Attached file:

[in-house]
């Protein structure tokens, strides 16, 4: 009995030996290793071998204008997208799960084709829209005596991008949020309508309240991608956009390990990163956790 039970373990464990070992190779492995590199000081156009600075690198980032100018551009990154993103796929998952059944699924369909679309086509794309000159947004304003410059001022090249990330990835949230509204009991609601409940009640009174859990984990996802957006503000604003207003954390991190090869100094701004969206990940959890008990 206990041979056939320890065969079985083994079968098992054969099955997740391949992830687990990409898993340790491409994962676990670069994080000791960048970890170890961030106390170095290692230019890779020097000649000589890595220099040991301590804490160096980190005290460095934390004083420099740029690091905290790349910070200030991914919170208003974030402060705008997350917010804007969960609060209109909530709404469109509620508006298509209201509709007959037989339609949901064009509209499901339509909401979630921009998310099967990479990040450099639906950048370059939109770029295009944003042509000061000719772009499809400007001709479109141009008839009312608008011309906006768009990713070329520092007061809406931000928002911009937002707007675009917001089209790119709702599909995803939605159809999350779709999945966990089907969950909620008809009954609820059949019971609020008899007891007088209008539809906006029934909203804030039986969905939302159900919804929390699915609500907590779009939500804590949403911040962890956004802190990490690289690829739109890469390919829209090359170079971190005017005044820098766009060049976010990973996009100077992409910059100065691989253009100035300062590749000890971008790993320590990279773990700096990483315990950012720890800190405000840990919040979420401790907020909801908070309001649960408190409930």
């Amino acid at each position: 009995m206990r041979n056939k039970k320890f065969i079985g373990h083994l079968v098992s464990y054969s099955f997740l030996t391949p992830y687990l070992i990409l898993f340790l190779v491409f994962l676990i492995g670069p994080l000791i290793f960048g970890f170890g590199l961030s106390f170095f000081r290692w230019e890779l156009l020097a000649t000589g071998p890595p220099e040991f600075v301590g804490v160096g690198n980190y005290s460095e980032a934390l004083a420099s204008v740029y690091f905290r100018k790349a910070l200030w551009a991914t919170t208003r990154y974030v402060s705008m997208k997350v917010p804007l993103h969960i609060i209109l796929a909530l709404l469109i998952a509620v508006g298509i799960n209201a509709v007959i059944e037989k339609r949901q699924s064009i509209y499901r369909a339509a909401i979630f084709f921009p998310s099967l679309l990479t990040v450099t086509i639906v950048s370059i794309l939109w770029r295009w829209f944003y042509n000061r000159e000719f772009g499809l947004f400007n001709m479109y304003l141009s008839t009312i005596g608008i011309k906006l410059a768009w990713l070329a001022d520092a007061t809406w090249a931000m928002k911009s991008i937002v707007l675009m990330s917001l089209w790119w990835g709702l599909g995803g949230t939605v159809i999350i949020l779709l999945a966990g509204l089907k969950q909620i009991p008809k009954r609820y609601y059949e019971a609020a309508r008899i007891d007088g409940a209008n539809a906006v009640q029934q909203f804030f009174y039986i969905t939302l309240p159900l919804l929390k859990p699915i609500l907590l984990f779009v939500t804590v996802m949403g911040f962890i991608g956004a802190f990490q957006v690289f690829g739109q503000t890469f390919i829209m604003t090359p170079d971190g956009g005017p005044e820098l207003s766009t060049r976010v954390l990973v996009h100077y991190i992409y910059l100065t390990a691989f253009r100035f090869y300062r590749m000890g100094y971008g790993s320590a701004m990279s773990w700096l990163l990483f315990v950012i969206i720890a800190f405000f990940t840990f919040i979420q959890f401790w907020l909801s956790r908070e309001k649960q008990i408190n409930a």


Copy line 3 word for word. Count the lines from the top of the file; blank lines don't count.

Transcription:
């Amino acid at each position: 009995m206990r041979n056939k039970k320890f065969i079985g373990h083994l079968v098992s464990y054969s099955f997740l030996t391949p992830y687990l070992i990409l898993f340790l190779v491409f994962l676990i492995g670069p994080l000791i290793f960048g970890f170890g590199l961030s106390f170095f000081r290692w230019e890779l156009l020097a000649t000589g071998p890595p220099e040991f600075v301590g804490v160096g690198n980190y005290s460095e980032a934390l004083a420099s204008v740029y690091f905290r100018k790349a910070l200030w551009a991914t919170t208003r990154y974030v402060s705008m997208k997350v917010p804007l993103h969960i609060i209109l796929a909530l709404l469109i998952a509620v508006g298509i799960n209201a509709v007959i059944e037989k339609r949901q699924s064009i509209y499901r369909a339509a909401i979630f084709f921009p998310s099967l679309l990479t990040v450099t086509i639906v950048s370059i794309l939109w770029r295009w829209f944003y042509n000061r000159e000719f772009g499809l947004f400007n001709m479109y304003l141009s008839t009312i005596g608008i011309k906006l410059a768009w990713l070329a001022d520092a007061t809406w090249a931000m928002k911009s991008i937002v707007l675009m990330s917001l089209w790119w990835g709702l599909g995803g949230t939605v159809i999350i949020l779709l999945a966990g509204l089907k969950q909620i009991p008809k009954r609820y609601y059949e019971a609020a309508r008899i007891d007088g409940a209008n539809a906006v009640q029934q909203f804030f009174y039986i969905t939302l309240p159900l919804l929390k859990p699915i609500l907590l984990f779009v939500t804590v996802m949403g911040f962890i991608g956004a802190f990490q957006v690289f690829g739109q503000t890469f390919i829209m604003t090359p170079d971190g956009g005017p005044e820098l207003s766009t060049r976010v954390l990973v996009h100077y991190i992409y910059l100065t390990a691989f253009r100035f090869y300062r590749m000890g100094y971008g790993s320590a701004m990279s773990w700096l990163l990483f315990v950012i969206i720890a800190f405000f990940t840990f919040i979420q959890f401790w907020l909801s956790r908070e309001k649960q008990i408190n409930a």